The origins of the Belarusian people extend back in time to the great ancient kingdom of Kievan Rus. During the time in which all of Russia was ruled from what is today the Ukrainian capital, Kyiv, there lived three tribes along the upper Dnieper River in what is today western Russia and Belarus: the Dregovich, Radmich, and Krivich. These tribes likely served as political entities formed from the same ethnic group.
Further west, the Yotvingians, a Baltic people, thrived on the left bank of the Nieman River. This ancient people, first mentioned in Greek chronicles during the time of Ptolemy, occupied the middle ground between the Lithuanians and the ancient Prussians (the non-German namesake tribe of what later would become Germany’s most powerful kingdom) in what is today the Hrodna Region. Their eastward migration under the Grand Duchy of Lithuania would later result in their merging with the people on the upper Dnieper, and by the 1200s, the characteristically blue-eyed Belarusian people came into existence.
During the centuries under the Lithuanians, Belarusians were known as Litvins (or sometimes as Ruthenians). Essentially, they spoke a Slavic language, but aligned themselves with Lithuania, rather than the emerging Muscovite Grand Duchy. Their bravery was such that by the 17th century they nearly became equal partners with Poland and Lithuania in its great Commonwealth, the Rzeczpospolita. Even today, Belarus’ ties with Lithuania remain the closest of any of the countries that are part of the European Union.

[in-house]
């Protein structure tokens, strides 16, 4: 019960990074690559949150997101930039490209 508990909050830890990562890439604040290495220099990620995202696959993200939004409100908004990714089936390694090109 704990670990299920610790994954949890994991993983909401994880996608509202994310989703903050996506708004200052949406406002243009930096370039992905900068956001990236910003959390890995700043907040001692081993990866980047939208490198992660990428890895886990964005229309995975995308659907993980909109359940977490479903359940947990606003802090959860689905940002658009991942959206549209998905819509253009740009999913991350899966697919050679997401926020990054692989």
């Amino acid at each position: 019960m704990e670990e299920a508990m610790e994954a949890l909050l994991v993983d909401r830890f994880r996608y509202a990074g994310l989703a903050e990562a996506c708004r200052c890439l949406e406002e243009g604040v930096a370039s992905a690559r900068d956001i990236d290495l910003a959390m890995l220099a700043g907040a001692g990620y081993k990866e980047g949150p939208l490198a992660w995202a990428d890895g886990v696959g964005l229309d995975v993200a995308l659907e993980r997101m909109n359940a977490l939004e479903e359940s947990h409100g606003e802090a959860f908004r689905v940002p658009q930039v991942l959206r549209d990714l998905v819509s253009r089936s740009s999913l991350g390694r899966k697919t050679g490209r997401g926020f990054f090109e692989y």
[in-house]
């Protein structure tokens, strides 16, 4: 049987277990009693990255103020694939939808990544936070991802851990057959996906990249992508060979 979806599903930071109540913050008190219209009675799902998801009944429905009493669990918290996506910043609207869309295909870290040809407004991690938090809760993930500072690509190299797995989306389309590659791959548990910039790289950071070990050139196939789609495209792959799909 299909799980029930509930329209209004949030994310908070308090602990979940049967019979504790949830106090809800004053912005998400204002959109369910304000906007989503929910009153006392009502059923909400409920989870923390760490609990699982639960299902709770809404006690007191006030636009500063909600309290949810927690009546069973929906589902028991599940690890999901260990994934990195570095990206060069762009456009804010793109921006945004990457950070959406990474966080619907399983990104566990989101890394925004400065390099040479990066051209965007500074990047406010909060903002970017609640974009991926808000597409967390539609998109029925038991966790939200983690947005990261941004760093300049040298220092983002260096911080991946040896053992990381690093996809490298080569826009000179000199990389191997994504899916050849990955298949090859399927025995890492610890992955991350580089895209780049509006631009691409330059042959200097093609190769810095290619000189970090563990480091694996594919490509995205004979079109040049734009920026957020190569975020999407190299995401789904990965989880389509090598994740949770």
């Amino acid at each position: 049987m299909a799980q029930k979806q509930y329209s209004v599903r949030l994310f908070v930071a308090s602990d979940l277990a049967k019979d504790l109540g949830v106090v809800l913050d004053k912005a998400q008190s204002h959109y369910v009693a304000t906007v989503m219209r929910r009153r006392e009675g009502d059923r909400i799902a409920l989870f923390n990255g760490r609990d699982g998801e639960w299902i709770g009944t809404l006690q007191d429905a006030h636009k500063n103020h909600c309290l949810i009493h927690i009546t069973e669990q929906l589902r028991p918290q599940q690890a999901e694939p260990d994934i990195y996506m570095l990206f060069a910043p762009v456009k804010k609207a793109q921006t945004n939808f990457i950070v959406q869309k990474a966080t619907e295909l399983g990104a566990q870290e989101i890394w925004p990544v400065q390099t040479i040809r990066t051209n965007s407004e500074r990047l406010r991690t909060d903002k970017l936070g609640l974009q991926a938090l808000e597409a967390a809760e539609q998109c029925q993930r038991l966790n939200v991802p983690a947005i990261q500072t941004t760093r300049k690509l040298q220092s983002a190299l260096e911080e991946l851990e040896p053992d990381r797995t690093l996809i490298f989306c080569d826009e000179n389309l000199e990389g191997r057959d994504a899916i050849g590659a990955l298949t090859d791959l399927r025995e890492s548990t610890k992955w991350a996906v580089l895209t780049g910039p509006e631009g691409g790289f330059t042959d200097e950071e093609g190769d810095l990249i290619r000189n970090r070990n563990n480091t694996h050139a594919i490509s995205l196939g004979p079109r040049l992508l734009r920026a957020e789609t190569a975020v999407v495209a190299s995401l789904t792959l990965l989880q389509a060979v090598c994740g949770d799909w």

Then came Catherine the Great. Taking advantage of weaknesses in the Polish-Lithuanian Commonwealth, the Tsarevna of Russia coordinated with the Austrians and the German Prussians to partition the weakening state. In three stages, Poland and Lithuania were eliminated as independent countries, and the land that the Litvins lived in became an extension of northwestern Russia. Under Tsar Nicholas I, the Russians attempted to remove both Polish and Lithuanian culture from its territory, and as such the Litvin people became known as White Russians. The name both tied their identity to the region in which they occupied, an area that was so named because it was the only part of Russia not occupied by the Mongols during their 13th century invasion of Kievan Rus, and served to remove their past affiliation with the Lithuanians, whom they were trying to divide and Russify.